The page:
Russia did not identify their enemy or know where he was going or what he was trying to accomplish at the turn of the twentieth century. They closed their eyes and waited for the catastrophe to strike!  And strike it did!  The scary part, as we look at the situation before us in America, is that it seems some do know what they want and are determined to take the path that leads to the same road that Russia took in the world-changing 1917 revolution.

When they get what they say they want, they will not like it!

We are not personally interested in going that direction.  We have lived with those who have both “hit the wall” and were “hit by the wall”, simply because they were Christians.  Because they did not pay attention to what was happening, they let themselves be lead down a path that reached a political dead end where their leaders had purposely lead them!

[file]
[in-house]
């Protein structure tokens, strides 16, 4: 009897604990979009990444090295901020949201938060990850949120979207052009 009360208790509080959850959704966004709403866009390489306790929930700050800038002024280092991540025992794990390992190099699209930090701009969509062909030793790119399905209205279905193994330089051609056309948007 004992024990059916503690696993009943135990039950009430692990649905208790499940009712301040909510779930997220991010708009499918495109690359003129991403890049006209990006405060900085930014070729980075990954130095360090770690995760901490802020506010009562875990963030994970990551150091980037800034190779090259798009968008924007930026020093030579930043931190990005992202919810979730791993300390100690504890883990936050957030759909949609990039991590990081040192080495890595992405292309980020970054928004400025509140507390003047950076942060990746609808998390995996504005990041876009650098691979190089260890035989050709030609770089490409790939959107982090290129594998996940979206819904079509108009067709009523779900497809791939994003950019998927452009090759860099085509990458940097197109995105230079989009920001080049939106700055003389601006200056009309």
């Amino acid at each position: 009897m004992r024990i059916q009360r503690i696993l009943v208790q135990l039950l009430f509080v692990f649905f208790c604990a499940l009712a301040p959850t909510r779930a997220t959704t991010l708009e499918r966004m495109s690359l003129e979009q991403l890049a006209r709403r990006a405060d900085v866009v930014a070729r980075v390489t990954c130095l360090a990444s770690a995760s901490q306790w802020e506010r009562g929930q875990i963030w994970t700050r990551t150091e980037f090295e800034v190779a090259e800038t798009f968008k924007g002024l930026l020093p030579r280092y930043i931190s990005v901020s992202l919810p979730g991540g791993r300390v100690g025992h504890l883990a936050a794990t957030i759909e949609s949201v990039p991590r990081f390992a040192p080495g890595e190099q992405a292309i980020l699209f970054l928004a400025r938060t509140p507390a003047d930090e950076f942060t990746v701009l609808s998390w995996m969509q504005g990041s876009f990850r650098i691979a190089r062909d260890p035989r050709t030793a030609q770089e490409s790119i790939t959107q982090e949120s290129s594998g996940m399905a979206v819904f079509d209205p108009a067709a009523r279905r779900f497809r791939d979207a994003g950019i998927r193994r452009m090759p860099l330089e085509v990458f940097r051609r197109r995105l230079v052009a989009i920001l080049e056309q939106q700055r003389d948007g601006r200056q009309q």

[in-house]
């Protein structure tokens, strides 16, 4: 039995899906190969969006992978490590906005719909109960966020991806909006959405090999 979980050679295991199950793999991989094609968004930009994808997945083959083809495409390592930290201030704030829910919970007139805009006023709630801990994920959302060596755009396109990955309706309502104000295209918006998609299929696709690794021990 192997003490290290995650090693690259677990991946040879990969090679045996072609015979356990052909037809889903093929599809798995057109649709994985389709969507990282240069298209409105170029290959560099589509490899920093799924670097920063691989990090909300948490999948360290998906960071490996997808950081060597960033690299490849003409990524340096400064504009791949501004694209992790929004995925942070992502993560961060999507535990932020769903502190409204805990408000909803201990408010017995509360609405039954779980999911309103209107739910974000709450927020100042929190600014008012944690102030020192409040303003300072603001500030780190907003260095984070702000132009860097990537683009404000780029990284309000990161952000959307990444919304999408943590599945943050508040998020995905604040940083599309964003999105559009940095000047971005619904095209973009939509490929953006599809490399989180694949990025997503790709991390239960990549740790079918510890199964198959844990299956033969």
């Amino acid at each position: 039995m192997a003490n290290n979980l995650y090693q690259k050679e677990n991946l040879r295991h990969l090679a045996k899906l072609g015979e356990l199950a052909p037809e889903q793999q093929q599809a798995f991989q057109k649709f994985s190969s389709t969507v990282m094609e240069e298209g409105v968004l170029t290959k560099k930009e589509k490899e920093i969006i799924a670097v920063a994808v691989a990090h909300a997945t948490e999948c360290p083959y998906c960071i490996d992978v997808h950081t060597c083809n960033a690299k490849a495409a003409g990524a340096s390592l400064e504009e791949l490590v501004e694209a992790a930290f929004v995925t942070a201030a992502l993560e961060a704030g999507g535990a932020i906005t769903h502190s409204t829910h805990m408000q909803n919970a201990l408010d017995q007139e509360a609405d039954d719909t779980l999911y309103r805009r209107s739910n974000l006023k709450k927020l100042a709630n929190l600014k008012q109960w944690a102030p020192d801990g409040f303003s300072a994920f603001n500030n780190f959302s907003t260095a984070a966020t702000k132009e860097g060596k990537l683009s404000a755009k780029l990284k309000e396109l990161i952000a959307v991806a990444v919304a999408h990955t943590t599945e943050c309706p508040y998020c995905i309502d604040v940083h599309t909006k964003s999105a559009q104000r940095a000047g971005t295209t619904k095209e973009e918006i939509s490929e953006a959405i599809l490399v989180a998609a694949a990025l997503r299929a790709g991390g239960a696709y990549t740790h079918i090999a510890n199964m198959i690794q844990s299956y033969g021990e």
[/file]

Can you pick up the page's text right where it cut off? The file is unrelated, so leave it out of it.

It is strange to think that that may be ahead for America if we do not stand and make America great again now!

We do not think that Americans will enjoy the ride or the destination when they are placed in the back seat of that sleek, powerful black car!

<<<<<>>>>> 

If you have the opportunity to visit the city of  San Diego, California, spend some time with Vladimir, he can tell you about “the comfort” of the Black Raven!

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“My Country ‘Tis Of Thee”

My country ’tis of thee
Sweet land of liberty
Of thee I sing
Land where my fathers died
Land of the pilgrims’ pride
From every mountainside
Let freedom ring,
Let freedom ring
Let it ring

<<<<<>>>>>

My Country, ‘Tis of Thee“, also known as “America“, is an American patriotic songwhose lyrics were written by Samuel Francis Smith in 1831  while he was a student at the Andover Theological Seminary in Andover, Massachusetts and first performed in public on July 4, 1831 at a children’s Independence Day celebration at Park Street Church in Boston.

(Wikipedia, The Free Encyclopedia “My Country Tis Of Thee”.)